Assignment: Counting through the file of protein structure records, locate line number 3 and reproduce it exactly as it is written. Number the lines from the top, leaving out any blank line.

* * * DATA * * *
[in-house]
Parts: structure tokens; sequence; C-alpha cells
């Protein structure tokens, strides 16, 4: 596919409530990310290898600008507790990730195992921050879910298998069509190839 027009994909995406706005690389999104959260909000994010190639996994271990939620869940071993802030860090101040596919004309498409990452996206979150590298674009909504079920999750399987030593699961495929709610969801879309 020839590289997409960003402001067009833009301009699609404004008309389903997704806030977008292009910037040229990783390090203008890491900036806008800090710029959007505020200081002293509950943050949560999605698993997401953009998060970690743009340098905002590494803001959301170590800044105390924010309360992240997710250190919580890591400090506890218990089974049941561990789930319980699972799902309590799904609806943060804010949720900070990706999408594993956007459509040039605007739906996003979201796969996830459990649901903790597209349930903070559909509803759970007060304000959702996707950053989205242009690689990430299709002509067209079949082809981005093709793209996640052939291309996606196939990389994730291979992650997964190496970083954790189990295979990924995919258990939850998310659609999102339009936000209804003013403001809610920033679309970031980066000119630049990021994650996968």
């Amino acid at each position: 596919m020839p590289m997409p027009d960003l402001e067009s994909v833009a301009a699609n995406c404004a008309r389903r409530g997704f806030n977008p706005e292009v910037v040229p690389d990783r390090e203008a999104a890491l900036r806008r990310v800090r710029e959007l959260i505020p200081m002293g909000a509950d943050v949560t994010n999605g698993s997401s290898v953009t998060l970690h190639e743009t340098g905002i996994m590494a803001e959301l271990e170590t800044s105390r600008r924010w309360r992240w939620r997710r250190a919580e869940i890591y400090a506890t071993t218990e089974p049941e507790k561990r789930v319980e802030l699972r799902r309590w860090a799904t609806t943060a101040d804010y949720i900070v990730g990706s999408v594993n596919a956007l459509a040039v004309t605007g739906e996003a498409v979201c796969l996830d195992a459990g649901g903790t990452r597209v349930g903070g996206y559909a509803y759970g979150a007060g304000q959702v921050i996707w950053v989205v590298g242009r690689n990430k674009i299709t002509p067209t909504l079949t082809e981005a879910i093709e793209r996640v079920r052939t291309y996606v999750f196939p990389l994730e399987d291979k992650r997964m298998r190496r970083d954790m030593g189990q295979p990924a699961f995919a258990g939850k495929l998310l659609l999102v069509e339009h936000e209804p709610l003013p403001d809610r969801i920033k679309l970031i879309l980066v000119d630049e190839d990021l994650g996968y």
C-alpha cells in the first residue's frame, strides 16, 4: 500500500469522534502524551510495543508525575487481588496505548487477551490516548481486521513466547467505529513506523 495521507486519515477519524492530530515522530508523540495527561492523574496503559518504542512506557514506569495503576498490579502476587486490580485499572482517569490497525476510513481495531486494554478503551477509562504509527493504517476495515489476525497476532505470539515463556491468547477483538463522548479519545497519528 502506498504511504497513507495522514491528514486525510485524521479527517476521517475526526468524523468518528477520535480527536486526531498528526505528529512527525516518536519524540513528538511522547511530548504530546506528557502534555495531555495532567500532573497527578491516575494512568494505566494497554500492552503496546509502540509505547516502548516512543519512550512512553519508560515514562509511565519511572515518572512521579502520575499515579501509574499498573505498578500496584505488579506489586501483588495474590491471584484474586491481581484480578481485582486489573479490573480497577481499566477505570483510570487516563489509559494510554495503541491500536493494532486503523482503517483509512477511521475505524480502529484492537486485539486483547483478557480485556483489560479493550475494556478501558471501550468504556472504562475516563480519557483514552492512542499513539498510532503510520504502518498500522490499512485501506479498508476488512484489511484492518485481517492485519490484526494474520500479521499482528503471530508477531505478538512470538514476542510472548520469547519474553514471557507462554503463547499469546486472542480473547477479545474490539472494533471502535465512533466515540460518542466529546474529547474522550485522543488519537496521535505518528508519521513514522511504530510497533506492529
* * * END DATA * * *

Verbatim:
């Protein structure tokens, strides 16, 4: 596919409530990310290898600008507790990730195992921050879910298998069509190839 027009994909995406706005690389999104959260909000994010190639996994271990939620869940071993802030860090101040596919004309498409990452996206979150590298674009909504079920999750399987030593699961495929709610969801879309 020839590289997409960003402001067009833009301009699609404004008309389903997704806030977008292009910037040229990783390090203008890491900036806008800090710029959007505020200081002293509950943050949560999605698993997401953009998060970690743009340098905002590494803001959301170590800044105390924010309360992240997710250190919580890591400090506890218990089974049941561990789930319980699972799902309590799904609806943060804010949720900070990706999408594993956007459509040039605007739906996003979201796969996830459990649901903790597209349930903070559909509803759970007060304000959702996707950053989205242009690689990430299709002509067209079949082809981005093709793209996640052939291309996606196939990389994730291979992650997964190496970083954790189990295979990924995919258990939850998310659609999102339009936000209804003013403001809610920033679309970031980066000119630049990021994650996968």